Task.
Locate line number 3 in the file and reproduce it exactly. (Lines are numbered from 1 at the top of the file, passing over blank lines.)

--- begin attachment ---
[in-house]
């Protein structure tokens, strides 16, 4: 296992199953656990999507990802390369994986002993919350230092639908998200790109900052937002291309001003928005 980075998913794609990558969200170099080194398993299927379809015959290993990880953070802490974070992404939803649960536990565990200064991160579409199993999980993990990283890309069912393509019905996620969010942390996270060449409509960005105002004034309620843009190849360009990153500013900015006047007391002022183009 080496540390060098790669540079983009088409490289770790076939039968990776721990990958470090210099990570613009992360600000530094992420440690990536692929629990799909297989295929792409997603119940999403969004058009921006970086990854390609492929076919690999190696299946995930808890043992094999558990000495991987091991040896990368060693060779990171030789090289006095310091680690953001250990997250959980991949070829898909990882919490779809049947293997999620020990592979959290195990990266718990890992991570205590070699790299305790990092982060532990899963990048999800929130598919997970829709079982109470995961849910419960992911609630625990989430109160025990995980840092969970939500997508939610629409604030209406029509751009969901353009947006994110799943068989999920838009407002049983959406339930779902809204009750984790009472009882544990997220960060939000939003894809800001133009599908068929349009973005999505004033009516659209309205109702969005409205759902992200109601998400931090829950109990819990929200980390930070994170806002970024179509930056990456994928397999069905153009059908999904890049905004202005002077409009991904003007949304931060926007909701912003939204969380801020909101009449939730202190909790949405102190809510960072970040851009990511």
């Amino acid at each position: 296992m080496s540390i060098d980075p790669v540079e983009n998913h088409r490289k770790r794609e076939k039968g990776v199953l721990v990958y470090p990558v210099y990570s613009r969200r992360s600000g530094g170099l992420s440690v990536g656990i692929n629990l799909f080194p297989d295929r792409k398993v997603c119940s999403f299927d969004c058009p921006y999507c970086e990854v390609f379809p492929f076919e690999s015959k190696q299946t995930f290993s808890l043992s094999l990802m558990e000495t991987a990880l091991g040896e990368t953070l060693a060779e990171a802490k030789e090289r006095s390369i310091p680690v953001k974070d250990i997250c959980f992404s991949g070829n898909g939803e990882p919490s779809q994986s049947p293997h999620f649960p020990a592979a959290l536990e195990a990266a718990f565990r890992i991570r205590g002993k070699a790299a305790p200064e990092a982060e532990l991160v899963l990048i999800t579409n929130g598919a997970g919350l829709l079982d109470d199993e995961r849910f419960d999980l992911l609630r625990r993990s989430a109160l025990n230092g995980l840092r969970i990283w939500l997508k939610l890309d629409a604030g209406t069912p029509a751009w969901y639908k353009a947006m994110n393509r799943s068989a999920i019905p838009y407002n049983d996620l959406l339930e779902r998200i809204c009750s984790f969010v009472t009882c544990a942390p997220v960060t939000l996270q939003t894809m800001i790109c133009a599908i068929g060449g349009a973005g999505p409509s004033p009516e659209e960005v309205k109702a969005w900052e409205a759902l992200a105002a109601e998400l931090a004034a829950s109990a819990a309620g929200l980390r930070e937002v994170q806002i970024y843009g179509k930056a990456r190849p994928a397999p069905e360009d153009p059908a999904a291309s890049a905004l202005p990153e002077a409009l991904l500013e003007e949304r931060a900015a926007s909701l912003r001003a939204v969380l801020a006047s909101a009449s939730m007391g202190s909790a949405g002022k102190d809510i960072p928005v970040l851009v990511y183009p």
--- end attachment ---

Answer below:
């Amino acid at each position: 296992m080496s540390i060098d980075p790669v540079e983009n998913h088409r490289k770790r794609e076939k039968g990776v199953l721990v990958y470090p990558v210099y990570s613009r969200r992360s600000g530094g170099l992420s440690v990536g656990i692929n629990l799909f080194p297989d295929r792409k398993v997603c119940s999403f299927d969004c058009p921006y999507c970086e990854v390609f379809p492929f076919e690999s015959k190696q299946t995930f290993s808890l043992s094999l990802m558990e000495t991987a990880l091991g040896e990368t953070l060693a060779e990171a802490k030789e090289r006095s390369i310091p680690v953001k974070d250990i997250c959980f992404s991949g070829n898909g939803e990882p919490s779809q994986s049947p293997h999620f649960p020990a592979a959290l536990e195990a990266a718990f565990r890992i991570r205590g002993k070699a790299a305790p200064e990092a982060e532990l991160v899963l990048i999800t579409n929130g598919a997970g919350l829709l079982d109470d199993e995961r849910f419960d999980l992911l609630r625990r993990s989430a109160l025990n230092g995980l840092r969970i990283w939500l997508k939610l890309d629409a604030g209406t069912p029509a751009w969901y639908k353009a947006m994110n393509r799943s068989a999920i019905p838009y407002n049983d996620l959406l339930e779902r998200i809204c009750s984790f969010v009472t009882c544990a942390p997220v960060t939000l996270q939003t894809m800001i790109c133009a599908i068929g060449g349009a973005g999505p409509s004033p009516e659209e960005v309205k109702a969005w900052e409205a759902l992200a105002a109601e998400l931090a004034a829950s109990a819990a309620g929200l980390r930070e937002v994170q806002i970024y843009g179509k930056a990456r190849p994928a397999p069905e360009d153009p059908a999904a291309s890049a905004l202005p990153e002077a409009l991904l500013e003007e949304r931060a900015a926007s909701l912003r001003a939204v969380l801020a006047s909101a009449s939730m007391g202190s909790a949405g002022k102190d809510i960072p928005v970040l851009v990511y183009p």